It may be harder to eat gluten free in Japan than in other countries, but it is not impossible. As compared to Western countries, East Asians, including the Japanese, are less prone to gluten intolerance, contributing to the general lack of awareness about gluten in Japan. Many Japanese dishes contain soy sauce and / or miso and most of them contain gluten. Wheat is very common in Japanese cooking, so prepare before you come to Japan.

Gluten free restaurants in Japan

Restaurants in Japan take allergies seriously, even if they are unfamiliar with gluten intolerance. You should note, however, in Japan it is not common to modify food in the restaurant and some will not accommodate your requests. Your best option is if you call or ask before you go in to see if there is something you can eat or if the restaurant can make modifications to your food.

You can also carry a note with you explaining your situation in Japanese and what you can not eat so you can show it in the restaurant and see if they can accommodate your dietary needs. If you are learning Japanese, try to learn the words you need to know to avoid getting sick.

You should be on the lookout for:

  • 小麦, 小麦 粉 Komugi is wheat, komugiko is wheat flour.
  • Mugi is barley, usually in mugicha, barley tea. Or rye, called rye-mugi (ライ麦).
  • 醤 油 Shoyu, or soy sauce, is found in most Japanese foods.
  • 味噌 Miso is also commonly used in Japanese cuisine.
  • 水 飴 Mizuame, or malt syrup, contained in many sweets, often also barley malt syrup.
  • 麩 質, グ ル テ ン Fushitsu is the Japanese word for gluten, sometimes it is written in Katakana.

There are few gluten-free restaurants in Japan. You may be able to research before you get to Japan, but do not expect many as you walk through the cities. It is also rare to find labels for gluten-free dishes on the menu.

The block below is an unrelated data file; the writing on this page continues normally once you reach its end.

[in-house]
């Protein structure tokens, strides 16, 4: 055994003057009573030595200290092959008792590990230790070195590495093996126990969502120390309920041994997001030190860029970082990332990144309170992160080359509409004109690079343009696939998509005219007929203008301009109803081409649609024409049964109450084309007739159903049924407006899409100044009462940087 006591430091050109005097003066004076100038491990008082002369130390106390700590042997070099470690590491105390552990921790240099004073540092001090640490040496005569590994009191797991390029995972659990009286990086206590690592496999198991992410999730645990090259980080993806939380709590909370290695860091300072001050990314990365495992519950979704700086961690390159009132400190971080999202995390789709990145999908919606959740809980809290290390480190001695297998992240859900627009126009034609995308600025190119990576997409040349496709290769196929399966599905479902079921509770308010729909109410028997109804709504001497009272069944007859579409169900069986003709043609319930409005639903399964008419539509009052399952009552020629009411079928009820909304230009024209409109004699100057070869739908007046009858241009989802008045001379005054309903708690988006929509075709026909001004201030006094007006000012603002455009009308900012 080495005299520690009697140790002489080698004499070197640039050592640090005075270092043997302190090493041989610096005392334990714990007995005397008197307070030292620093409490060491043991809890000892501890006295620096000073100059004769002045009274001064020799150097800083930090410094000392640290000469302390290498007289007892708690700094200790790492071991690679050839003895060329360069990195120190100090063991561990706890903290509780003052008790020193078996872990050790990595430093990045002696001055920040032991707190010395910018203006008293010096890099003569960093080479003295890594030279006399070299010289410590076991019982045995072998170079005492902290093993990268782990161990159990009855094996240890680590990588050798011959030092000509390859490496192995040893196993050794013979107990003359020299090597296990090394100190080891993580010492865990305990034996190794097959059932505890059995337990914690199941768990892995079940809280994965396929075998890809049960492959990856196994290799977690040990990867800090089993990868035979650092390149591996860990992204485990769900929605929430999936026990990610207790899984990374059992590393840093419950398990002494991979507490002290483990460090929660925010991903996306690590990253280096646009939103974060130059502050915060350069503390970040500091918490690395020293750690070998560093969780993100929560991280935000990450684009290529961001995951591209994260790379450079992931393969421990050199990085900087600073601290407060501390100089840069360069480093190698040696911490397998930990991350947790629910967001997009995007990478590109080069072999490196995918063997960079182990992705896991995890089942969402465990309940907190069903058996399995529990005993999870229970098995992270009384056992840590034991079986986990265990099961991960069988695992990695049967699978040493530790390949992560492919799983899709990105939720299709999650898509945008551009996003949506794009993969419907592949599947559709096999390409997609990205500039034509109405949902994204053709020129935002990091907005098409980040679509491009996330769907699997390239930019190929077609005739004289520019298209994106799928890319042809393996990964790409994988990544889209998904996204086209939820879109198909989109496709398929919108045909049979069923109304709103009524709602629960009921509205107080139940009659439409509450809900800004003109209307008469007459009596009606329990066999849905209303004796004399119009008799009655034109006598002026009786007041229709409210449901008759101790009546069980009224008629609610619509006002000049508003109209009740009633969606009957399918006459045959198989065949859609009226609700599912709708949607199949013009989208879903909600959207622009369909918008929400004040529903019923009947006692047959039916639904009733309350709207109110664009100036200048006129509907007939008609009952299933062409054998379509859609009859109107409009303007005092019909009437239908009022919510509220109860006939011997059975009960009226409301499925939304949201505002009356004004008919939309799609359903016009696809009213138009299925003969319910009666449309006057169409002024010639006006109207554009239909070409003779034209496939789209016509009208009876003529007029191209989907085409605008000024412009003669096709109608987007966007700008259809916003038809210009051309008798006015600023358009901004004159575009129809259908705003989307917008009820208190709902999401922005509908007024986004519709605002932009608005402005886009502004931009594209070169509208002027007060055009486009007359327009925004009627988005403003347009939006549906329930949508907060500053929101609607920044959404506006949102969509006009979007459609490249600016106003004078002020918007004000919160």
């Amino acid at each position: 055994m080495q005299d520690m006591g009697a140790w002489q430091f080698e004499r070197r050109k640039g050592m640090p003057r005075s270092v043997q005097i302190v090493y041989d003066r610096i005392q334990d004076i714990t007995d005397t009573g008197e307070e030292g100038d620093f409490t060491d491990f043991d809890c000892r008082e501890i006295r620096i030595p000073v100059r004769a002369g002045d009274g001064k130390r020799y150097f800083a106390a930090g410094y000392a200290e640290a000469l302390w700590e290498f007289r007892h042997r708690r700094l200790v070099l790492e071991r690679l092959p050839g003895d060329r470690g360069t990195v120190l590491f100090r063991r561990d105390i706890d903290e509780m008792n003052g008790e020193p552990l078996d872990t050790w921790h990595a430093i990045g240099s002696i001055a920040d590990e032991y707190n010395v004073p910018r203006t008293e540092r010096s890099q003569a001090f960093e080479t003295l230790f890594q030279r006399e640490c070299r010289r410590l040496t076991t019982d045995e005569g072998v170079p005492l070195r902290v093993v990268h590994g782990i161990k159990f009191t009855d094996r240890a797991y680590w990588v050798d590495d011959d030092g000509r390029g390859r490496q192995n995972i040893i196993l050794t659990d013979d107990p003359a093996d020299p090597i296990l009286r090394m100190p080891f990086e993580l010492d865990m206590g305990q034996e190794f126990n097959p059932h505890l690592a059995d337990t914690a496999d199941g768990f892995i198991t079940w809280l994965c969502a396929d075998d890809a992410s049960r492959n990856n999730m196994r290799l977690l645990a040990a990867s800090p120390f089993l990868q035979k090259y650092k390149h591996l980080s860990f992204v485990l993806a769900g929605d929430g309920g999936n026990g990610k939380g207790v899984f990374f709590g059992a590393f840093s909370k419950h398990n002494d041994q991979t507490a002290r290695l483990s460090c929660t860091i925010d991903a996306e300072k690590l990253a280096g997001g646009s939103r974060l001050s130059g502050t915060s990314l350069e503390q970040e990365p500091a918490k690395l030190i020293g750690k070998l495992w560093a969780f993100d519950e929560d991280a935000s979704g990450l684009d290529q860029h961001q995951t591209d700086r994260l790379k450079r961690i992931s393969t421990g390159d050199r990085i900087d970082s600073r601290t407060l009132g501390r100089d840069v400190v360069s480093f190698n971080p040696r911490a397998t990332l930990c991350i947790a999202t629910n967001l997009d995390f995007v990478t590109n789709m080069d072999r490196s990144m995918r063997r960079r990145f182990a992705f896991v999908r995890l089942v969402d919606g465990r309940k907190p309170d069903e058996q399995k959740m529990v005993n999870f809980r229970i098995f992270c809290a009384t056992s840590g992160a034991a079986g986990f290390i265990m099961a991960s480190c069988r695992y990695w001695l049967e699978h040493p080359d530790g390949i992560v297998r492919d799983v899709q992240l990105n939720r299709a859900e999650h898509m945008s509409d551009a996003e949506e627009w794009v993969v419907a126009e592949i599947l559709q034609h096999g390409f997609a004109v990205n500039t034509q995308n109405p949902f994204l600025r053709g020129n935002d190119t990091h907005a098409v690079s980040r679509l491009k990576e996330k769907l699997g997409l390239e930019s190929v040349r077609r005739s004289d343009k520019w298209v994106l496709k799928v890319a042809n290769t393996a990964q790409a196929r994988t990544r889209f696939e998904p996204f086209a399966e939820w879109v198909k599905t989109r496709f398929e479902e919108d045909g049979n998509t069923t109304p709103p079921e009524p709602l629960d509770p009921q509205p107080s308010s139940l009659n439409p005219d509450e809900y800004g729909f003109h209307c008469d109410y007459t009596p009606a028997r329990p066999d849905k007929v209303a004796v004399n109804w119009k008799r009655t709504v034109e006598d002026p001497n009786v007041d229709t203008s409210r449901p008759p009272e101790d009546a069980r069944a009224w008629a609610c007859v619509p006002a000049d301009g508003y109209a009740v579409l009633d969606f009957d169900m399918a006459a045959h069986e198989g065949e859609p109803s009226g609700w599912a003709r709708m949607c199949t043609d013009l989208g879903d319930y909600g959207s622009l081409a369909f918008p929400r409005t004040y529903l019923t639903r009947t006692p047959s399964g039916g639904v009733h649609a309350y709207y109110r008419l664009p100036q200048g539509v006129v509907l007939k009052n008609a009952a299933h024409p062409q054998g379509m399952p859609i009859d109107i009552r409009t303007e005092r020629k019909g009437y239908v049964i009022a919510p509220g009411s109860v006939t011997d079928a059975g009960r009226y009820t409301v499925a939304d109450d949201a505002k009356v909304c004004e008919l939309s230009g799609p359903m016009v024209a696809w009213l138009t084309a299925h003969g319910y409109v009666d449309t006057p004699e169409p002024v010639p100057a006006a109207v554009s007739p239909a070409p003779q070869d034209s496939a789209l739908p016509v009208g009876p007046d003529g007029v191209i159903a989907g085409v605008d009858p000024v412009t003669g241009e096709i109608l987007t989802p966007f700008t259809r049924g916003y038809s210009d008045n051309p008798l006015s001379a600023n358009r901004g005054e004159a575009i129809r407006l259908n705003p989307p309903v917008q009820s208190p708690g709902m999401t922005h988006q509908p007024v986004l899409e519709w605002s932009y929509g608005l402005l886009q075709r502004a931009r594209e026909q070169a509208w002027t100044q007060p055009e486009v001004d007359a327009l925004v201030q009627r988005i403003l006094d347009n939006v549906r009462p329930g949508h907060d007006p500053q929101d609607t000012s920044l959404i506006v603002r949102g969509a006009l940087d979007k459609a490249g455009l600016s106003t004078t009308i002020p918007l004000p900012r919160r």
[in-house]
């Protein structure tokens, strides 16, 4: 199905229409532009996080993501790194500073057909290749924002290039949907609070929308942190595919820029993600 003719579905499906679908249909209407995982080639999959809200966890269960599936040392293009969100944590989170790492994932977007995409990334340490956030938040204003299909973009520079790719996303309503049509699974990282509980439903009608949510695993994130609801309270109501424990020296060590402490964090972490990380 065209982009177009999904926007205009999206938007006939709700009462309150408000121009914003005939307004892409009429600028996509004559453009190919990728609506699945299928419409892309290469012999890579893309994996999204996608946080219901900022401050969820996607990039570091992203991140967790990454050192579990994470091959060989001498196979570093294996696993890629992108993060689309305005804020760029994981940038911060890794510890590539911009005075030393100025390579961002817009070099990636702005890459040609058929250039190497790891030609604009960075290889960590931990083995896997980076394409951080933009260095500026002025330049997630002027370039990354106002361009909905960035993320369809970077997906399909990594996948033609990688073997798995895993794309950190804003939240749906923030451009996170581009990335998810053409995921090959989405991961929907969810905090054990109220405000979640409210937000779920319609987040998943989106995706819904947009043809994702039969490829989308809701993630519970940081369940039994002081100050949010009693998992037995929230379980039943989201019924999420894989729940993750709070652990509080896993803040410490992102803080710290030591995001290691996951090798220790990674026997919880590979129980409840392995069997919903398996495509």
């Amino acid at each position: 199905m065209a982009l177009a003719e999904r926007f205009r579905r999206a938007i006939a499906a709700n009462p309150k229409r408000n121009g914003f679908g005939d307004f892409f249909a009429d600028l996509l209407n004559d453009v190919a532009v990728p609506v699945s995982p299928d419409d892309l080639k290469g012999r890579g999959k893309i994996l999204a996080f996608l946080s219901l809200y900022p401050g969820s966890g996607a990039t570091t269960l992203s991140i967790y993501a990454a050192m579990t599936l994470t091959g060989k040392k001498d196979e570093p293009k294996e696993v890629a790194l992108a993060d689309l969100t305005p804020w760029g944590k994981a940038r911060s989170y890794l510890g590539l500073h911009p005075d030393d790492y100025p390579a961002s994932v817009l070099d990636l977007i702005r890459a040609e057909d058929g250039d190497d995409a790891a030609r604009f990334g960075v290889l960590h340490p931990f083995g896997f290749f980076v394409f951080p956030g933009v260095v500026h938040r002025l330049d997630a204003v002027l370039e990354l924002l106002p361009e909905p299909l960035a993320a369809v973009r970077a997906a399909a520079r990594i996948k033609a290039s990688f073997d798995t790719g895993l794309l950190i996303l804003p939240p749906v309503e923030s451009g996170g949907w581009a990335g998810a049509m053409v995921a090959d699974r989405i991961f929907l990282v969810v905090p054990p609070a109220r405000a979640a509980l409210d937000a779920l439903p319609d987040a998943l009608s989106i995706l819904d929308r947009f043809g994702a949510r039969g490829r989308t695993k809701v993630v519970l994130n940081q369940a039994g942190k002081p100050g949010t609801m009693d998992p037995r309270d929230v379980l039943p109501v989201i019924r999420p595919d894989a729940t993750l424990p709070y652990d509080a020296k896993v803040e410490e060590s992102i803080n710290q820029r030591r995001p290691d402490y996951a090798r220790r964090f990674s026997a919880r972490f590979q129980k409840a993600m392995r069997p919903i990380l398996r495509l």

Rice noodles

What to avoid

  • Noodles like ramen, udon and soba, which are not 100% made of buckwheat flour
  • Tempura, tonkatsu and other breaded and fried dishes
  • Okonomiyaki and takoyaki, pancakes and other with wheat flour
  • Mugi-cha, or barley tea
  • Miso soup and other miso products
  • Yakitori with sauce
  • Everything with soy sauce

Where you can eat

  • Sushi restaurants: Sushi rice is usually cooked without flour, but ask the restaurants as there are some that use wheat in the sushi rice. You should be able to eat sashimi. Stay away from anything with sauce, like eel. Bring your own gluten-free soy sauce.
  • Tofu restaurants: Tofu is gluten-free, although dishes are often served with soy sauce. Restaurants like Tokyo Shiba Ukaitei Restaurants can accommodate with gluten-free dishes. Always call ahead to make sure what the restaurants can and cannot do.
  • Yakiniku and teppanyaki: If you avoid marinated meat and sauces, these are great places to eat grilled meats, seafood and vegetables. You can ask in advance if you can bring your own sauce but also with salt or a combination of salt and lemon juice it tastes wonderful.
  • Indian restaurants: Unlike Japanese curries, no flour is used for the Indian versions. You will not be able to eat the naan bread but curries are great with rice.
  • Thai restaurants: Many Thai dishes are gluten free or can simply be made gluten free. Note that in Japan, many dishes are adapted to the Japanese taste and may contain soy sauce, etc.
  • Konbini: One of the best things about eating in Japan is the abundance of food in konbini. Look for onigiri or rice balls made without soy sauce. Look at the list of ingredients if you are not sure. Salad is usually served without dressing, so you can use your own gluten-free dressing. Boiled eggs are a good snack, but be careful because the pickled eggs can often contain soy sauce. Usually there are also bananas and other fruits or yogurt that you can eat.
  • Department store basements: In the basement of many department stores in Japan you will find meticulously prepared Japanese dishes and bentos. There you will find traditional Japanese sweets, such as mochi and daifuku, which are gluten-free because they are made from rice and red bean paste. There is usually a wide variety of foods, so just ask if there is something gluten free.

It’s not easy to eat gluten free in Japan, but as long as you prepare, it should not be a problem. Bring or buy your own gluten free soy sauce, so you can enjoy more Japanese food!

If you are looking for more tips about life in Japan, keep following our Go! Go! Nihon blog.